Mar 11 2006
A great meal isn’t just about the food. It’s also a mesh of memorable circumstances, be it a pretty plate presentation or an exquisite setting, plus dining companions who are congenial and engaging, if not treasured.
It also is easy to find a fine dining experience to quell your appetite for adventure as well as culinary excellence. Consider these options, which are especially good fun for small groups of friends on special occasions.
The last Kohler Five Diamond Dine Around for this season is March 16, and this first-season experiment became a fast success because of its diversity, high quality and intimacy. Around two dozen people participate, and there is group seating instead of tables for two or four.
This is a progressive meal that involves five restaurant properties, one course per location. Diners meet and chat with the executive chefs while being exposed to elegant to backwoods restaurant surroundings. The dinner lasts three hours and the cost is $95 per person, which includes tax, gratuity and wine/cordials with each course.
For these exceptional chefs, the twice-monthly winter Dine Around has been an opportunity to try new recipes and get feedback. There also is good-natured competition, as each chef tries to outdo his peers.
Diners begin at The Greenhouse, a small and comfortable building at The American Club resort. Although best known for its ice cream treats in summer, this also is a cozy reception space, good for mingling. We lounged while sipping a California chardonnay and nibbling on delicate hors d’oeuvres: slices of mushroom strudel, crab cakes with Cajun dipping sauce, sushi and nori rolls with a zing of ginger and wasabi.
Toasty vans shuttle guests from one course to the next. We moved to Cucina, at the nearby Shops at Woodlake, a more festive and less private space. The offerings had a Tuscan flair: handmade ricotta and veal ravioli, porcini mushrooms, fava beans and Pecorino Toscano cheese.
Next was the rustic and looming lodge at the Blackwolf Run golf course, where coconut-almond fried shrimp was paired with a spicy fruit relish and vanilla cream sauce. The entrée – walleye with crab/tomato hollandaise, or beef tenderloin with béarnaise and horseradish mashed potatoes — was generous in size and presented at the Wisconsin Room, back at The American Club.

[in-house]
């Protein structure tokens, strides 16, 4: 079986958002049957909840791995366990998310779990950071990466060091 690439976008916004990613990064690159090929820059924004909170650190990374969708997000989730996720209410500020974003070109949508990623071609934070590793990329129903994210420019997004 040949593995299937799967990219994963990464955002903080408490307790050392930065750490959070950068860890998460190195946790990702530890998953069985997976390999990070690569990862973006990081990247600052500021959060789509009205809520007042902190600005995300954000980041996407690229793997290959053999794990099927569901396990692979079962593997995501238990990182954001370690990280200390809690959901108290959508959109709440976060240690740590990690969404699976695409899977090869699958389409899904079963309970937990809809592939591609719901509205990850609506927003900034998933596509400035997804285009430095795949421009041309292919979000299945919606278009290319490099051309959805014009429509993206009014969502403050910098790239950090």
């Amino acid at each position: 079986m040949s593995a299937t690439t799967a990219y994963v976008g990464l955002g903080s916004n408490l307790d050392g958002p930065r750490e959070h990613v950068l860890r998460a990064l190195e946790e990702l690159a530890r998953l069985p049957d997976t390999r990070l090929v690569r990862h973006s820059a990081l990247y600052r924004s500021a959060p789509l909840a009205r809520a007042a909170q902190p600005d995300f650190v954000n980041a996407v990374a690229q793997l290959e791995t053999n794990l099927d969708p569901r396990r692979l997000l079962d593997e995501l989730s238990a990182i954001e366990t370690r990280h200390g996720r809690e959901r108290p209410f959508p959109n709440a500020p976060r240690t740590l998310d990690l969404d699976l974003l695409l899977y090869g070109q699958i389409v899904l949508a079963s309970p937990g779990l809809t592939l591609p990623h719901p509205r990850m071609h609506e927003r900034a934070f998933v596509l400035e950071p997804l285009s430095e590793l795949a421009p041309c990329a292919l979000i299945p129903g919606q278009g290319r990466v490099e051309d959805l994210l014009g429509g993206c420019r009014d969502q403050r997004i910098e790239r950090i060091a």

Dessert was a poppyseed lemon tart, plus lemon ice cream, served at the Winery Bar, adjacent to the resort’s elegant Immigrant Room. Lean shot glasses of tangy Lemoncillo and creamy Amarula appeared, too, as did coffee.
This first-season experiment will be repeated, but not during peak tourist times, because the restaurants already are busy with their conventional customers. Menus will vary with the whims of the chefs.
The Five Diamond Dine Around is the newest addition to the area’s growing culinary season, which begins with the three-day Kohler Food & Wine Experience (demos, lectures, tastings) each October. There also are Kohler chef cooking demos at The Shops of Woodlake on several Saturdays, November through April. For wine lovers: The Winemaker Dinner Series takes place on Thursday nights, November through May. Cost for the four-course meal, plus wine reception, is $75. Most of the season’s remaining dinners feature Californian wines, with the exception of Prunotto wines of Piedmont, Italy, on March 17; Domaine Drouhin of Oregon, March 30; and Miguel Torres Winery of Penedes, Spain, April 27.
For more about any of these events: 800-344-2838 and www.destinationkohler.com. – Careful wine-food matches are made at Milwaukee’s Dream Dance, too. The Potawatomi Bingo-Casino restaurant is one of the rare AAA four-diamond properties in Wisconsin.
An unusual menu option is the Dream Pairing, which is $75 per person ($55 without matching wines), and the meal is described as “a four-course culinary adventure.” What makes it so? It is a mystery; diners rely on chef Jason Gorman to dream up something great that is not on the regular menu.
So you have to trust the chef’s judgment on this one, and not everyone who requests a Dream Pairing gets the same thing. Our table of seven typically had at least three customized creations per course. We shared, traded and hoarded them – depending upon our taste preferences. Each creation had a one-on-one wine match.
It certainly was a prime way for Jason to show off and stretch his culinary skills. The time to bring up boundaries – an allergy to shellfish, or a curiosity about kobe beef — is at the beginning, not after the courses began to appear. The appearance of Laguiole knives, for the entrees, is an unusual touch. Waitstaff bring out a blond wood box that contains three variations of these handmade French steak knives. Then the diner chooses a rosewood, horn or olivewood handle.
If you like it enough to buy, the cost is $100, or $540 for six. A great novelty, but my kobe prime rib was tender enough to cut with a butter knife. The meat comes from Snake River Farms, Boise, Idaho.
Dream Dance presents more conventional wine dinners, too, and the next will be April 18. There is a Q&A with a Napa Valley vineyard rep, as well as food matched with wine. The cost is $75.
For something less expensive, yet over the top, consider The Ultimate Fish Fry, every Friday during the Lenten season. The unconventional menu includes shrimp, crab cakes, Maine lobster, cod, Alaskan king crab, with corn fritters, creamed potatoes and tarragon slaw. The cost is $45 per person.
For more: 414-847-7883 and www.paysbig.com.
The Dream Dance dinner was a part of a recent Midwest Travel Writers Association board of directors gathering in Milwaukee. The Kohler Five Diamond Dine Around was experienced while on a magazine assignment at The American Club.